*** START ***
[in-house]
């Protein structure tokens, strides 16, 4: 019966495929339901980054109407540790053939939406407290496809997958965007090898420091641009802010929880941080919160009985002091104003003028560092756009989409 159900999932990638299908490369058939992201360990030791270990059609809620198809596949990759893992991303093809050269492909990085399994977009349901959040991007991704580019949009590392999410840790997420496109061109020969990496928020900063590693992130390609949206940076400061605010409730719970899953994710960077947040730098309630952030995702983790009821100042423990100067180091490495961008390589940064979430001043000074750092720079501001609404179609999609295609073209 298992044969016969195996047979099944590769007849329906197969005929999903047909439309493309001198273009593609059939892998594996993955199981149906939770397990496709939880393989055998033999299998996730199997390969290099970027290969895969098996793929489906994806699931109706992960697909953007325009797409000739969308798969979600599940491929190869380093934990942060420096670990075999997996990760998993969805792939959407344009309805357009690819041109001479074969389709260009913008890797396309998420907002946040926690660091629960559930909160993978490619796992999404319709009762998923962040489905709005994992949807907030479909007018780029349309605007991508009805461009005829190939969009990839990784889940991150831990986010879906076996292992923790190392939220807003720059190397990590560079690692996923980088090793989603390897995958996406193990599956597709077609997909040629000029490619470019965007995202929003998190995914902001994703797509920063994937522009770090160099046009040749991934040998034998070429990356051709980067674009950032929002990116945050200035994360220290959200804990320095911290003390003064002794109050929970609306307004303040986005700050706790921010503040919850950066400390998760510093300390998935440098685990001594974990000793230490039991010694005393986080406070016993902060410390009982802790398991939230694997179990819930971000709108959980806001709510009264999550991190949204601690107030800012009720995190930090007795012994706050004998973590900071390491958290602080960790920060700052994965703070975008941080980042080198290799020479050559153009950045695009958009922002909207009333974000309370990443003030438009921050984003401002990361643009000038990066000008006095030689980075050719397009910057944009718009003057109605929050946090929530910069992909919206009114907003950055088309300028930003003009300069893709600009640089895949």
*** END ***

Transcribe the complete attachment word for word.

[in-house]
């Protein structure tokens, strides 16, 4: 019966495929339901980054109407540790053939939406407290496809997958965007090898420091641009802010929880941080919160009985002091104003003028560092756009989409 159900999932990638299908490369058939992201360990030791270990059609809620198809596949990759893992991303093809050269492909990085399994977009349901959040991007991704580019949009590392999410840790997420496109061109020969990496928020900063590693992130390609949206940076400061605010409730719970899953994710960077947040730098309630952030995702983790009821100042423990100067180091490495961008390589940064979430001043000074750092720079501001609404179609999609295609073209 298992044969016969195996047979099944590769007849329906197969005929999903047909439309493309001198273009593609059939892998594996993955199981149906939770397990496709939880393989055998033999299998996730199997390969290099970027290969895969098996793929489906994806699931109706992960697909953007325009797409000739969308798969979600599940491929190869380093934990942060420096670990075999997996990760998993969805792939959407344009309805357009690819041109001479074969389709260009913008890797396309998420907002946040926690660091629960559930909160993978490619796992999404319709009762998923962040489905709005994992949807907030479909007018780029349309605007991508009805461009005829190939969009990839990784889940991150831990986010879906076996292992923790190392939220807003720059190397990590560079690692996923980088090793989603390897995958996406193990599956597709077609997909040629000029490619470019965007995202929003998190995914902001994703797509920063994937522009770090160099046009040749991934040998034998070429990356051709980067674009950032929002990116945050200035994360220290959200804990320095911290003390003064002794109050929970609306307004303040986005700050706790921010503040919850950066400390998760510093300390998935440098685990001594974990000793230490039991010694005393986080406070016993902060410390009982802790398991939230694997179990819930971000709108959980806001709510009264999550991190949204601690107030800012009720995190930090007795012994706050004998973590900071390491958290602080960790920060700052994965703070975008941080980042080198290799020479050559153009950045695009958009922002909207009333974000309370990443003030438009921050984003401002990361643009000038990066000008006095030689980075050719397009910057944009718009003057109605929050946090929530910069992909919206009114907003950055088309300028930003003009300069893709600009640089895949």